Indo-European Language Family Essay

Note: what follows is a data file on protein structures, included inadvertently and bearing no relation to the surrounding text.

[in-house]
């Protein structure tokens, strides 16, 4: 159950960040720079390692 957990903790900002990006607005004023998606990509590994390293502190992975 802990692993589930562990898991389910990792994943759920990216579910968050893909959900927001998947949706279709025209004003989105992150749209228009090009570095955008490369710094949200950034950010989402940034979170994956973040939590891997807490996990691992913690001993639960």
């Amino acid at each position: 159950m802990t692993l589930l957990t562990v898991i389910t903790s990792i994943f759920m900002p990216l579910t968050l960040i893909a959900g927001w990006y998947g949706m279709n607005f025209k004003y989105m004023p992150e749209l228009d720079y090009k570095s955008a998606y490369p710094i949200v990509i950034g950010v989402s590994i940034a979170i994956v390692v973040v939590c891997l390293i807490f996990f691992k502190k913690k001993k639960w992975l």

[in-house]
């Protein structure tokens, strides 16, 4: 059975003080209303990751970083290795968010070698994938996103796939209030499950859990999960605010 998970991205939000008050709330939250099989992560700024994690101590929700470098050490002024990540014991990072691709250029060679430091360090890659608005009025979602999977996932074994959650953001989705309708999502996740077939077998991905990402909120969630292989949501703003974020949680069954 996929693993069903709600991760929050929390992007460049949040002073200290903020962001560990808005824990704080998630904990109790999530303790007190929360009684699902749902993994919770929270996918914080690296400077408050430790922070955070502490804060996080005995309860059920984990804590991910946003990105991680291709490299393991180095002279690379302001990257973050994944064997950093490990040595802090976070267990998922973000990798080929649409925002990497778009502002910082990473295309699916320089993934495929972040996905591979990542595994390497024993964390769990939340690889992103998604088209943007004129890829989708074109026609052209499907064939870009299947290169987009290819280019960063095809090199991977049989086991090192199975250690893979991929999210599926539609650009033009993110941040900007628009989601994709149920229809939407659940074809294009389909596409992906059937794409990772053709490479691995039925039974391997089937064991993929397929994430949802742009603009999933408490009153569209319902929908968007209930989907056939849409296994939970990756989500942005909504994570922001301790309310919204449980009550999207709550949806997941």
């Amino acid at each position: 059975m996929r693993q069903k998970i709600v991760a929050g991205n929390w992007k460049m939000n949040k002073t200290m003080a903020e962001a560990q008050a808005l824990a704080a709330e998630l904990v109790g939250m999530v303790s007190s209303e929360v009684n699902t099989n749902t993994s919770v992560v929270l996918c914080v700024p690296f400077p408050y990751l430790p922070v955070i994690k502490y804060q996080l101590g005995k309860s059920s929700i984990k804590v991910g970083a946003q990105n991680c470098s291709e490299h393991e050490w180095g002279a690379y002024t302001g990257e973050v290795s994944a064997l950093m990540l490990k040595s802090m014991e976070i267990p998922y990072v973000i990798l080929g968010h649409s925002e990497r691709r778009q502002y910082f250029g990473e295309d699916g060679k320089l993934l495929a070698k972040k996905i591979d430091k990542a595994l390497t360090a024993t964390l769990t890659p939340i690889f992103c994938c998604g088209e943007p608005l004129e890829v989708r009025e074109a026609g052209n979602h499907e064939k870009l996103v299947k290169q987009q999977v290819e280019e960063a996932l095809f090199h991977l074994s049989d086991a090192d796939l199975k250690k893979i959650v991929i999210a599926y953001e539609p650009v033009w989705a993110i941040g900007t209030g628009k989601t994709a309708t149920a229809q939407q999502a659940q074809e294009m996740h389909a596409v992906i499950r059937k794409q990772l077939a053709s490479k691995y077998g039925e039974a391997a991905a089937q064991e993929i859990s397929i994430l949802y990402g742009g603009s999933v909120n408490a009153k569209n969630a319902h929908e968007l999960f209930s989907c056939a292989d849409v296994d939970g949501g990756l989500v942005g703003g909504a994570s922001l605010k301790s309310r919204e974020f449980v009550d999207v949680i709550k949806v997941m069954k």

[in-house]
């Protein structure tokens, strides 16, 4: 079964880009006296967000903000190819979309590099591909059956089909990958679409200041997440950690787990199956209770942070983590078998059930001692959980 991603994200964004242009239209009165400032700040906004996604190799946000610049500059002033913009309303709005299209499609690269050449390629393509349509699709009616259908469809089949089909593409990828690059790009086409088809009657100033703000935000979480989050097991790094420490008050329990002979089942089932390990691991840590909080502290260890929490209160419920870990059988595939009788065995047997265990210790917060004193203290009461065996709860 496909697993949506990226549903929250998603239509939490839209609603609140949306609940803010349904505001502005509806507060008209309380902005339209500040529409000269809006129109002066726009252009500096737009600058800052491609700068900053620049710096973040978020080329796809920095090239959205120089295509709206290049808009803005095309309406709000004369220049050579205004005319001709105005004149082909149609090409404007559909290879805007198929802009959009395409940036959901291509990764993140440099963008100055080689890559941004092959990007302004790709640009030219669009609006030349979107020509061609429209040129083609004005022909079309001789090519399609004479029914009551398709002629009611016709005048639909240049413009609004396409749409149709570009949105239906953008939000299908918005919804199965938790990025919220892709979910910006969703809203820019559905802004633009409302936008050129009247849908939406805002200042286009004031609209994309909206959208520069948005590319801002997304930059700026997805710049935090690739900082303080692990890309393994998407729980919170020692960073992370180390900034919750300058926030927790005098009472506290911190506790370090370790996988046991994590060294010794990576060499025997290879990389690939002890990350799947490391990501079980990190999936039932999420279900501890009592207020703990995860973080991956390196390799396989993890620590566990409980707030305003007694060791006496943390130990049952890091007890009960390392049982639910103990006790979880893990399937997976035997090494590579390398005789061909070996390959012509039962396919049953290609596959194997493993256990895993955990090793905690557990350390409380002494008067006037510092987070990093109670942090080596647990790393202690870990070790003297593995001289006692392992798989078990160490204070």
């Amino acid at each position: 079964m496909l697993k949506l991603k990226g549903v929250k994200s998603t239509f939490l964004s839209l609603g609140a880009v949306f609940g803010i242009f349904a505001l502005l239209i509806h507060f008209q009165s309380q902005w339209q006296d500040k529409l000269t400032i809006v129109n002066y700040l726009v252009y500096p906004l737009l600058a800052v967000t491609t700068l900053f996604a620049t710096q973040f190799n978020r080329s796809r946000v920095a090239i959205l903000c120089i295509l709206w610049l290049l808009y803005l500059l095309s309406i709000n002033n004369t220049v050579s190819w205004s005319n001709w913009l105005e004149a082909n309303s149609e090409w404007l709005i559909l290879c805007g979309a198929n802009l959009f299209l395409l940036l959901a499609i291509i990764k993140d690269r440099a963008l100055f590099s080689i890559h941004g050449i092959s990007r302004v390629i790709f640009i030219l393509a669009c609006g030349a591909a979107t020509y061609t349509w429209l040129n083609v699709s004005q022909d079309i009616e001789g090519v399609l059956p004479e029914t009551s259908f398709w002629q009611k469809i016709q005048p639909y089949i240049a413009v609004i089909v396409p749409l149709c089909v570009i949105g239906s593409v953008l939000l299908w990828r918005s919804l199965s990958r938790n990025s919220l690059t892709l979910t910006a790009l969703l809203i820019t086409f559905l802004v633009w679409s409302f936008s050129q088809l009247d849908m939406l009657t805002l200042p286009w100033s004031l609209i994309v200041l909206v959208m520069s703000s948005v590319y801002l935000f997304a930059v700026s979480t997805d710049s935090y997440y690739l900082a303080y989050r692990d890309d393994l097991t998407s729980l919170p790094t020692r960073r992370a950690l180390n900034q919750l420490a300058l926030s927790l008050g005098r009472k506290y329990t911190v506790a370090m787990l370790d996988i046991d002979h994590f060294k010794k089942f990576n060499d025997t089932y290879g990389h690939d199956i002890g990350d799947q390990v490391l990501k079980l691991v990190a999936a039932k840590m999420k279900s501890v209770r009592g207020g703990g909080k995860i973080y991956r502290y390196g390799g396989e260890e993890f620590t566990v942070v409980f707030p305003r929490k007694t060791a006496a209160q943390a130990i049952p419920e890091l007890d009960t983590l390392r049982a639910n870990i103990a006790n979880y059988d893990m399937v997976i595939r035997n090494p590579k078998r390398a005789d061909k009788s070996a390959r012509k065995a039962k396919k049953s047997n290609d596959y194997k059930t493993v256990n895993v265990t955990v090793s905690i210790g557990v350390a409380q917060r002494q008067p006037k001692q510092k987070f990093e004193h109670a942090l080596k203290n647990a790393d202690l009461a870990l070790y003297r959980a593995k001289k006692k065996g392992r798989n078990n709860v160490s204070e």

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1. Introduction A stunning result of linguistic research in the 19th century was the recognition that some languages show correspondences of form that cannot be due to chance convergences, to borrowing among the languages involved, or to universal characteristics of human language, and that such correspondences therefore can only be the result of the languages in question having sprung from a common source language in the past. Such languages are said to be "related" (more specifically, "genetically related", though "genetic" here does not have any connection to the term referring to a biological genetic relationship) and to belong to a "language family". It can therefore be convenient to model such linguistic genetic relationships via a "family tree", showing the genealogy of the languages claimed to be related. For example, in the model below, all the languages B through I in the tree are related as members of the same family; if they were not related, they would not all descend from the same original language A. In such a schema, A is the "proto-language", the starting point for the family, and B, C, and D are "offspring" (often referred to as "daughter languages"); B, C, and D are thus "siblings" (often referred to as "sister languages"), and each represents a separate "branch" of the family tree. B and C, in turn, are starting points for other offspring languages, E, F, and G, and H and I, respectively. Thus B stands in the same relationship to E, F, and G as A does to B, C, and D. B and C, therefore, are proto- languages too, but are they are "intermediate proto-languages". It is thus possible to determine not only overall family relationship, but also degrees of relatedness — the languages in a single branch, e.g. E, F, and G, are more closely related to one another than each of them is to a language in a different branch, e.g. H, I, or D.

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